Thanks to strong victories in several winner-take-all states such as New York and New Jersey, John McCain will come out of today’s primaries with at least 700 delegates. It won’t give him the nomination, but it will put him mighty close and, when that is combined with what look like guaranteed victories in the so-called Potomac Primary (Virginia, Maryland and D.C.) next Tuesday, it’s going to be hard to see how anyone other than John McCain can win the nomination.

Mitt Romney will win in Utah, Colorado, and few other small states but his biggest news of the day will come from a close victory in California. Since the Golden State awards delegates on a proportional basis, though, it won’t be as big a victory as his supporters would like it to be. And, in the end, he will be a distant second on Wednesday morning.

Mike Huckabee will play spoiler for McCain in a few Southern states, but beyond that it’s hard to see what his purpose is in this race.

Ron Paul, will not win a single state and, other than the possibility of a better-than-expected finish in the Alaska Caucuses, will not come in better than fourth place anywhere else. Within 24 hours after the voting ends, his supporters will claim voter fraud.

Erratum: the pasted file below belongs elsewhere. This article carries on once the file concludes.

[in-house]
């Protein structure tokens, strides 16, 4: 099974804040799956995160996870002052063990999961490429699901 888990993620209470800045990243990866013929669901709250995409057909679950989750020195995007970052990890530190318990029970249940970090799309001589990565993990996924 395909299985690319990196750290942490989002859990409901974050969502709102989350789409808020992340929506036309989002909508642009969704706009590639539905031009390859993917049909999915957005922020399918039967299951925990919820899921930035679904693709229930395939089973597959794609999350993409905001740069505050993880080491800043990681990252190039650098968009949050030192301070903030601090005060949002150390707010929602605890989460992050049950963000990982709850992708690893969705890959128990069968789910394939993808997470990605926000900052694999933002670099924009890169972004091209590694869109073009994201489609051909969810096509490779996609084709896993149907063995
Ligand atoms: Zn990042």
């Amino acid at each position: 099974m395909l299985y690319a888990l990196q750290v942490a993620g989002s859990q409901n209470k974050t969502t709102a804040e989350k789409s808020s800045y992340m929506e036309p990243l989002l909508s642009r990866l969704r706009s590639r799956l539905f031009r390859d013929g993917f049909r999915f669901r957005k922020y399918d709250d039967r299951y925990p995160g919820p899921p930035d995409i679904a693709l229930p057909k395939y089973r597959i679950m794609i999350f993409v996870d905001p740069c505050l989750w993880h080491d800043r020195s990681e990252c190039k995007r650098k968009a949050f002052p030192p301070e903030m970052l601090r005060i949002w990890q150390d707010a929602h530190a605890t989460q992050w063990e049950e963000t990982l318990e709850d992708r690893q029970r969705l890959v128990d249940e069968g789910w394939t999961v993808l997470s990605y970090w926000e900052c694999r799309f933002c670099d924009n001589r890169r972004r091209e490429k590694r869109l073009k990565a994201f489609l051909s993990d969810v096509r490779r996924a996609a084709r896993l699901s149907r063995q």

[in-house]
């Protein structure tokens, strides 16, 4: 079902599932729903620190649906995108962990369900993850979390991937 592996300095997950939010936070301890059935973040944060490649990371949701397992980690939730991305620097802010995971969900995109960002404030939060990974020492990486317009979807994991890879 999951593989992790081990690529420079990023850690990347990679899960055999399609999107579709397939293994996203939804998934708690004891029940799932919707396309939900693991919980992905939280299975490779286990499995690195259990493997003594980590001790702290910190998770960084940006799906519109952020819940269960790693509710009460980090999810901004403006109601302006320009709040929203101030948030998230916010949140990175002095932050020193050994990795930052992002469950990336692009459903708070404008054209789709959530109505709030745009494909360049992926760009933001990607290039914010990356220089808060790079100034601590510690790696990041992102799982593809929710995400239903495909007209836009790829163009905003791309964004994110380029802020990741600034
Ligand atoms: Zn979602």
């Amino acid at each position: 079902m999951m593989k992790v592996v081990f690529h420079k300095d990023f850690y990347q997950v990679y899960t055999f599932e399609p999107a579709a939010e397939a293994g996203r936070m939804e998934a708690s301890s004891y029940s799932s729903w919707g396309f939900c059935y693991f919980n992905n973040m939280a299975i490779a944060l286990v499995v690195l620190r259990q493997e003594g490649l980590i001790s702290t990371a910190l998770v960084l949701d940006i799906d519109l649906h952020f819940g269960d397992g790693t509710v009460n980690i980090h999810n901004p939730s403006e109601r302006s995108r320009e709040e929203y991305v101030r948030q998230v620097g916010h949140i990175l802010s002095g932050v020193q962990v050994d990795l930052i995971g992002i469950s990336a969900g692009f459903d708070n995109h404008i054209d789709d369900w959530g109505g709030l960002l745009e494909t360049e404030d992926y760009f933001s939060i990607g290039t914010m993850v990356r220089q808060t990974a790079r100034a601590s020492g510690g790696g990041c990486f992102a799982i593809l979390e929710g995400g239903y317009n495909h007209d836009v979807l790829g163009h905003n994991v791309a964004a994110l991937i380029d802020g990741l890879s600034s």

By the end of the day Monday, it was clear that there was a surge toward Barack Obama.

Because of that, I’m predicting that he will win in California along with Georgia, Alabama, Illinois, and Connecticut.

When the delegates are tallied up at the end of the day, Obama and Hillary will be essentially tied and the Democratic race will move on to the next battleground, and the one after that, and the one after that.

As always, feel free to join in with your own predictions.

Sen. Norm Coleman (R-MN) — Pot-Smokin’ Hippie?

You know, many of us who might consider a run in politics have that hidden worry, that someday some old buddy might come out of the woodwork and say “Hey, remember in college when you did X, Y, and Z?” At least, as a libertarian, I don’t have to worry too much about that, because I would at least be able to say “I would like X, Y, and Z to be legalized, therefore I’m not a hypocrite!”

So I’ll call it some very entertaining schadenfreude to see that Senator Norm Coleman had his old stoner buddy (who happens to now be an attorney) call him out. Norm Coleman’s office sent out form letters condemning marijuana, and it was just too much for his old friend to bear.

So his old buddy ran this ad (based on this, longer, letter) in a number of different publications, asking why the drug that was so good for Senator Coleman, who has obviously gone on to a highly-sought (if not well-respected) career, is so dangerous for others?

I’d like an answer, and I’m sure many other opponents of the drug war would as well. How about it, Norm?

Hat Tip: Radley Balko